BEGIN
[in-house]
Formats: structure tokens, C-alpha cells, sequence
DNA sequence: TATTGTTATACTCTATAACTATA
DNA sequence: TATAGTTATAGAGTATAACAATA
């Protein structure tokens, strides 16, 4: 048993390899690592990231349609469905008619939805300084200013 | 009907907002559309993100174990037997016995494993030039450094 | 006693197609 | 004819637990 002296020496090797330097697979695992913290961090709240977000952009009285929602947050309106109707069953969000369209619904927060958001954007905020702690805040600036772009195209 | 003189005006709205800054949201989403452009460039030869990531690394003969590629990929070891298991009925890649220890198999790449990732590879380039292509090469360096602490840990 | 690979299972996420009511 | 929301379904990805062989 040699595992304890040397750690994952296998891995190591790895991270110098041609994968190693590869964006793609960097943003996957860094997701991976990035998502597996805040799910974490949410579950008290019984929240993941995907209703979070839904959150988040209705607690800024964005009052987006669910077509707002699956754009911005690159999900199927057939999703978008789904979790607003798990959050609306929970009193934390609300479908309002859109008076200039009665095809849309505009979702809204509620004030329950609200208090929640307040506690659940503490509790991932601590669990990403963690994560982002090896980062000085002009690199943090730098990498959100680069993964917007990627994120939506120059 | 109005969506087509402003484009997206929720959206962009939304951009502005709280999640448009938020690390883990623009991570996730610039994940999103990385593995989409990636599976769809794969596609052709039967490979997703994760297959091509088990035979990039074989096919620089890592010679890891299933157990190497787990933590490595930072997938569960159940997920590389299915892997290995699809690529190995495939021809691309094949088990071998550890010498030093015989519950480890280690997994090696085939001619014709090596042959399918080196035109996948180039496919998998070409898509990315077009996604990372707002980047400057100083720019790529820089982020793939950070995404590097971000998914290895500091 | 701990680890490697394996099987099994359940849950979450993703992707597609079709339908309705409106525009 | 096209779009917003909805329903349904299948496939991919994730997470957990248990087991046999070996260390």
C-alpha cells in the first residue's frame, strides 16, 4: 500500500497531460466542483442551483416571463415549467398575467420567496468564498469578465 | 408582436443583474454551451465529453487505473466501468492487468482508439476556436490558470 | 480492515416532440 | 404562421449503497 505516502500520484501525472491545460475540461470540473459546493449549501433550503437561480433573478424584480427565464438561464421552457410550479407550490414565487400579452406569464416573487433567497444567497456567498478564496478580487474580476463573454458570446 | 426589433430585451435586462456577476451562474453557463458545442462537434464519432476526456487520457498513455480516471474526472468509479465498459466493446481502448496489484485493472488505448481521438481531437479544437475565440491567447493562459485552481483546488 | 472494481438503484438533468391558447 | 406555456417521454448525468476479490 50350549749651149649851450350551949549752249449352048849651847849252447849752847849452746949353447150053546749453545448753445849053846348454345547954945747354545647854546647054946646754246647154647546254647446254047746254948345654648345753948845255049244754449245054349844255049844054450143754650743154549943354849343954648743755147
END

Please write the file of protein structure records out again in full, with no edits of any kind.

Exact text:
[in-house]
Formats: structure tokens, C-alpha cells, sequence
DNA sequence: TATTGTTATACTCTATAACTATA
DNA sequence: TATAGTTATAGAGTATAACAATA
């Protein structure tokens, strides 16, 4: 048993390899690592990231349609469905008619939805300084200013 | 009907907002559309993100174990037997016995494993030039450094 | 006693197609 | 004819637990 002296020496090797330097697979695992913290961090709240977000952009009285929602947050309106109707069953969000369209619904927060958001954007905020702690805040600036772009195209 | 003189005006709205800054949201989403452009460039030869990531690394003969590629990929070891298991009925890649220890198999790449990732590879380039292509090469360096602490840990 | 690979299972996420009511 | 929301379904990805062989 040699595992304890040397750690994952296998891995190591790895991270110098041609994968190693590869964006793609960097943003996957860094997701991976990035998502597996805040799910974490949410579950008290019984929240993941995907209703979070839904959150988040209705607690800024964005009052987006669910077509707002699956754009911005690159999900199927057939999703978008789904979790607003798990959050609306929970009193934390609300479908309002859109008076200039009665095809849309505009979702809204509620004030329950609200208090929640307040506690659940503490509790991932601590669990990403963690994560982002090896980062000085002009690199943090730098990498959100680069993964917007990627994120939506120059 | 109005969506087509402003484009997206929720959206962009939304951009502005709280999640448009938020690390883990623009991570996730610039994940999103990385593995989409990636599976769809794969596609052709039967490979997703994760297959091509088990035979990039074989096919620089890592010679890891299933157990190497787990933590490595930072997938569960159940997920590389299915892997290995699809690529190995495939021809691309094949088990071998550890010498030093015989519950480890280690997994090696085939001619014709090596042959399918080196035109996948180039496919998998070409898509990315077009996604990372707002980047400057100083720019790529820089982020793939950070995404590097971000998914290895500091 | 701990680890490697394996099987099994359940849950979450993703992707597609079709339908309705409106525009 | 096209779009917003909805329903349904299948496939991919994730997470957990248990087991046999070996260390």
C-alpha cells in the first residue's frame, strides 16, 4: 500500500497531460466542483442551483416571463415549467398575467420567496468564498469578465 | 408582436443583474454551451465529453487505473466501468492487468482508439476556436490558470 | 480492515416532440 | 404562421449503497 505516502500520484501525472491545460475540461470540473459546493449549501433550503437561480433573478424584480427565464438561464421552457410550479407550490414565487400579452406569464416573487433567497444567497456567498478564496478580487474580476463573454458570446 | 426589433430585451435586462456577476451562474453557463458545442462537434464519432476526456487520457498513455480516471474526472468509479465498459466493446481502448496489484485493472488505448481521438481531437479544437475565440491567447493562459485552481483546488 | 472494481438503484438533468391558447 | 406555456417521454448525468476479490 50350549749651149649851450350551949549752249449352048849651847849252447849752847849452746949353447150053546749453545448753445849053846348454345547954945747354545647854546647054946646754246647154647546254647446254047746254948345654648345753948845255049244754449245054349844255049844054450143754650743154549943354849343954648743755147